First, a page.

Carolyn “Diamondancer” Ferrari is a poet. She talks rapidly and emotionally, sometimes with her hands, and her words are strung together like pretty little beads on a necklace.
It’s fitting, then, that her jewelry is crafted with the expression and detail of an intricate poem, born out of necessity and a stroke of serendipity.
Two years ago, Ferrari, a stylish young woman with flawless skin and big eyes, was heading to a birthday party and needed a piece of jewelry to spruce up her outfit. Following the instincts of a poet performing impromptu, she snatched some materials she found laying around the house — a few errant beads and scrap wire — and twisted the makeshift art around her neck while walking out the door.
She couldn’t get through the restaurant without being stopped while admirers gushed over her necklace. So the next day, Ferrari bought some legitimate supplies and got to work, honoring the same creative instincts she applies to her poetry — no pre-planning or strategizing. “People were buying it off my body,” she says.
Skip ahead a couple of years and Ferrari’s work is everywhere, sold at the local clothing store Flo, as well as Touch Spa and Truth Spa, and worn around the necks of such celebrities as Amp Fiddler, Erykah Badu, Jill Scott, Rhonda Walker, Mike “Agent X” Clark and Inohs Sivad. She has traveled to Chicago and New York to show her jewelry, and even as far as Dakar, Senegal, where she recently participated in a fashion show with local designer Sharrone Mitchell.
Every piece Ferrari makes is one of a kind. “Jewelry-making to me is like making all these little kids. They all have their own voices, their own legs and arms and eyes.” As she expresses herself, one of her early works — an untamed cluster of tangled pink rope, worn leather, shells and glass — hangs almost defiantly against her skin.
Through the years, Ferrari, 35, has refined her technique. But there’s still a colorful sense of cacophony in her designs. She loves to work with imperfect copper and stones. In one of her necklaces, iridescent stick pearls poke out in haphazard directions. In another, a dangling jasper stone hangs slightly off-kilter from square Czech beads. But one of the most beautiful examples is a piece made from seven slim strands of twisted bugle beads, varying in lengths, mimicking the undulating curvature of a shell.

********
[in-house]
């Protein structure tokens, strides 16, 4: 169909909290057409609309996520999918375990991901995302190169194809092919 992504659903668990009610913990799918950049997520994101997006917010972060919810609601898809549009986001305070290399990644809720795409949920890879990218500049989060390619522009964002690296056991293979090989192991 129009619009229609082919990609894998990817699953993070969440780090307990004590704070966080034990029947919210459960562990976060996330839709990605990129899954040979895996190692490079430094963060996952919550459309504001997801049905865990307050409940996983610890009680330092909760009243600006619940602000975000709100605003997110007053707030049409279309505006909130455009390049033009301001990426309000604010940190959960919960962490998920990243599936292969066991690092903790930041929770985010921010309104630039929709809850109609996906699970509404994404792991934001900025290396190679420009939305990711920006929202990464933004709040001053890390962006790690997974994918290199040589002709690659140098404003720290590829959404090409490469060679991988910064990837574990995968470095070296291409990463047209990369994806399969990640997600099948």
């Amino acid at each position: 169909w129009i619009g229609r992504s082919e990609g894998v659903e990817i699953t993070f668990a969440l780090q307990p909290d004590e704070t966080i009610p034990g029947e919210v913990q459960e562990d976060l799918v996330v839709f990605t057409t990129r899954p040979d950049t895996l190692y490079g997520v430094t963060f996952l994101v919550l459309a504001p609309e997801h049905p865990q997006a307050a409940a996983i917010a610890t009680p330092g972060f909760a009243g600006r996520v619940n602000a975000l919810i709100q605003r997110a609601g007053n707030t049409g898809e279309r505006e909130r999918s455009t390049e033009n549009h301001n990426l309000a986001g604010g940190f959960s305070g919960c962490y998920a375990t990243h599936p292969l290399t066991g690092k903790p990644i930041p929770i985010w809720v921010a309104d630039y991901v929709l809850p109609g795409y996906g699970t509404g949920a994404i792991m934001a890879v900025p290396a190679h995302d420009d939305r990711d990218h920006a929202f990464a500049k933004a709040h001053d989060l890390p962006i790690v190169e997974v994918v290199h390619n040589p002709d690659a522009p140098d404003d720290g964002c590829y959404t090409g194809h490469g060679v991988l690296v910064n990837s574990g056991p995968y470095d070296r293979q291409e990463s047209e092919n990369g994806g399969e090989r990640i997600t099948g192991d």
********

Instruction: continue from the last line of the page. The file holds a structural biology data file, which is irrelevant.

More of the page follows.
“Cape Coral,” a piece in her current collection, was inspired by a trip to Florida. It’s made from green thread and fibers, tied like wispy blades of grass around a bright orange satin ribbon, with clear beads and charms hanging intermittently.
“It all looks better on,” Ferrari says. As an example, she slips on a three-tiered necklace made of pearls, fiber-optic turquoise glass, crystal cubes and Czech glass beads. The strands pull away from each other, and the heavy cross pendant anchors itself barely above the edge of her shirt, teasing the cleavage underneath.
Lately, Ferrari’s been using some of her copper pieces — wide bangles and oversized dangling disc earrings — to experiment with word art. In a pair of earrings, one reads “Know Love Trust Respect,” while its twin finishes off the phrase: “Yourself.” Ferrari also designs custom inscriptions, and is working on ideas for her next collection, “Streets of Detroit,” inspired by signage around the city.
“I don’t ever want to sound like I’m being contrived or artsy. I’m just being me,” she says.
Ferrari is active in the arts, locally and beyond. She’s co-editor of poetry for Furnace magazine and is a volunteer coordinator for Detroit’s electronic music festival. Her poetry has been mixed to electronic rhythms on labels out of Chicago, Italy and Spain.
She’s multi-talented and full of energy, so when she says she wants to be jewelry designer to the stars, you can’t help but believe her. Actually, she’s already there.
For more info on Diamondancer’s jewelry, priced at $35-$250, visit www.diamondancer.com or call 313-492-8440. Meghan McEwen writes about style for Metro Times. Send comments to firstname.lastname@example.org.